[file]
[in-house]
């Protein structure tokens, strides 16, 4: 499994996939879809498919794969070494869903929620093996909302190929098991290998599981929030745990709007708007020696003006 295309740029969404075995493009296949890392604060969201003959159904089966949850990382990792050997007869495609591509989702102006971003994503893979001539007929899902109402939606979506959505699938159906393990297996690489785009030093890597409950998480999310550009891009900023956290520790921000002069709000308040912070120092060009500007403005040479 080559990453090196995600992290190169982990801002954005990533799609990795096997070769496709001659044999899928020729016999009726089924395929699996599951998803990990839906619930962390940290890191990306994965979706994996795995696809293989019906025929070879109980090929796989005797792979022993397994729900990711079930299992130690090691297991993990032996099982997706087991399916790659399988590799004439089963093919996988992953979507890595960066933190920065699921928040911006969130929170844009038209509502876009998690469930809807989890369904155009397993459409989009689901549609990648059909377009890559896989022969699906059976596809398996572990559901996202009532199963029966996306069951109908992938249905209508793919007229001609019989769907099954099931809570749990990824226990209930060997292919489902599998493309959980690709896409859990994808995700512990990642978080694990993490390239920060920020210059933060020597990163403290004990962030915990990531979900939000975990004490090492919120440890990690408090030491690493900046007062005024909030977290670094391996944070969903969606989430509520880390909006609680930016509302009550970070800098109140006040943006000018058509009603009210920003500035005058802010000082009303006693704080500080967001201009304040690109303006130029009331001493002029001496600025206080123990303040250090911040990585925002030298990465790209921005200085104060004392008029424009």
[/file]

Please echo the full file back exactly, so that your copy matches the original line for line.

[in-house]
């Protein structure tokens, strides 16, 4: 499994996939879809498919794969070494869903929620093996909302190929098991290998599981929030745990709007708007020696003006 295309740029969404075995493009296949890392604060969201003959159904089966949850990382990792050997007869495609591509989702102006971003994503893979001539007929899902109402939606979506959505699938159906393990297996690489785009030093890597409950998480999310550009891009900023956290520790921000002069709000308040912070120092060009500007403005040479 080559990453090196995600992290190169982990801002954005990533799609990795096997070769496709001659044999899928020729016999009726089924395929699996599951998803990990839906619930962390940290890191990306994965979706994996795995696809293989019906025929070879109980090929796989005797792979022993397994729900990711079930299992130690090691297991993990032996099982997706087991399916790659399988590799004439089963093919996988992953979507890595960066933190920065699921928040911006969130929170844009038209509502876009998690469930809807989890369904155009397993459409989009689901549609990648059909377009890559896989022969699906059976596809398996572990559901996202009532199963029966996306069951109908992938249905209508793919007229001609019989769907099954099931809570749990990824226990209930060997292919489902599998493309959980690709896409859990994808995700512990990642978080694990993490390239920060920020210059933060020597990163403290004990962030915990990531979900939000975990004490090492919120440890990690408090030491690493900046007062005024909030977290670094391996944070969903969606989430509520880390909006609680930016509302009550970070800098109140006040943006000018058509009603009210920003500035005058802010000082009303006693704080500080967001201009304040690109303006130029009331001493002029001496600025206080123990303040250090911040990585925002030298990465790209921005200085104060004392008029424009």